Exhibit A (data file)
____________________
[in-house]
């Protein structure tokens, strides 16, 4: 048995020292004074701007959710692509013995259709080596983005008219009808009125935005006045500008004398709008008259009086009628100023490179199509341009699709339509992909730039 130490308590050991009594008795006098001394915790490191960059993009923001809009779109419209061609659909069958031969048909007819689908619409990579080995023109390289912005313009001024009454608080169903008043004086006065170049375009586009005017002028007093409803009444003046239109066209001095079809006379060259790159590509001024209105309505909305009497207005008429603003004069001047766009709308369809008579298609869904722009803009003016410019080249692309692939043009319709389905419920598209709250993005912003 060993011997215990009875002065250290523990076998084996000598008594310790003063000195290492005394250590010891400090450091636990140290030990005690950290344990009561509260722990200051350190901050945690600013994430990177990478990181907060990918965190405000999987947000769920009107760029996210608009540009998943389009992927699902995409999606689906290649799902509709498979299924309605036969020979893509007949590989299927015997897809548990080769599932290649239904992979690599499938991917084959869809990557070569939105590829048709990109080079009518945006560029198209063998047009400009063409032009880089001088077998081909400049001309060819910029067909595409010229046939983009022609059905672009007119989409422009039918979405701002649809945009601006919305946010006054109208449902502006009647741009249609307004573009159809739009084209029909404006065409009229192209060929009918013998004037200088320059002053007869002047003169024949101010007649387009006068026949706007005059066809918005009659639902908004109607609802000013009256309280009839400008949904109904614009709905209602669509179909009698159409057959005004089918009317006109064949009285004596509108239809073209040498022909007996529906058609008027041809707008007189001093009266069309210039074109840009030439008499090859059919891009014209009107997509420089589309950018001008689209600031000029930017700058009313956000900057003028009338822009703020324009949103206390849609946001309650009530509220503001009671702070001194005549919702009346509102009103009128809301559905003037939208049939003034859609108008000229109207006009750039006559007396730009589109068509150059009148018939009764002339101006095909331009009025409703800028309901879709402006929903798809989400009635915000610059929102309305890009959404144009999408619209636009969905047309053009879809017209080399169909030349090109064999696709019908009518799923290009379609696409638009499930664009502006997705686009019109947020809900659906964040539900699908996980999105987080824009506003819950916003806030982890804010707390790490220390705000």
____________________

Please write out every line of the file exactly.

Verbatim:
[in-house]
């Protein structure tokens, strides 16, 4: 048995020292004074701007959710692509013995259709080596983005008219009808009125935005006045500008004398709008008259009086009628100023490179199509341009699709339509992909730039 130490308590050991009594008795006098001394915790490191960059993009923001809009779109419209061609659909069958031969048909007819689908619409990579080995023109390289912005313009001024009454608080169903008043004086006065170049375009586009005017002028007093409803009444003046239109066209001095079809006379060259790159590509001024209105309505909305009497207005008429603003004069001047766009709308369809008579298609869904722009803009003016410019080249692309692939043009319709389905419920598209709250993005912003 060993011997215990009875002065250290523990076998084996000598008594310790003063000195290492005394250590010891400090450091636990140290030990005690950290344990009561509260722990200051350190901050945690600013994430990177990478990181907060990918965190405000999987947000769920009107760029996210608009540009998943389009992927699902995409999606689906290649799902509709498979299924309605036969020979893509007949590989299927015997897809548990080769599932290649239904992979690599499938991917084959869809990557070569939105590829048709990109080079009518945006560029198209063998047009400009063409032009880089001088077998081909400049001309060819910029067909595409010229046939983009022609059905672009007119989409422009039918979405701002649809945009601006919305946010006054109208449902502006009647741009249609307004573009159809739009084209029909404006065409009229192209060929009918013998004037200088320059002053007869002047003169024949101010007649387009006068026949706007005059066809918005009659639902908004109607609802000013009256309280009839400008949904109904614009709905209602669509179909009698159409057959005004089918009317006109064949009285004596509108239809073209040498022909007996529906058609008027041809707008007189001093009266069309210039074109840009030439008499090859059919891009014209009107997509420089589309950018001008689209600031000029930017700058009313956000900057003028009338822009703020324009949103206390849609946001309650009530509220503001009671702070001194005549919702009346509102009103009128809301559905003037939208049939003034859609108008000229109207006009750039006559007396730009589109068509150059009148018939009764002339101006095909331009009025409703800028309901879709402006929903798809989400009635915000610059929102309305890009959404144009999408619209636009969905047309053009879809017209080399169909030349090109064999696709019908009518799923290009379609696409638009499930664009502006997705686009019109947020809900659906964040539900699908996980999105987080824009506003819950916003806030982890804010707390790490220390705000």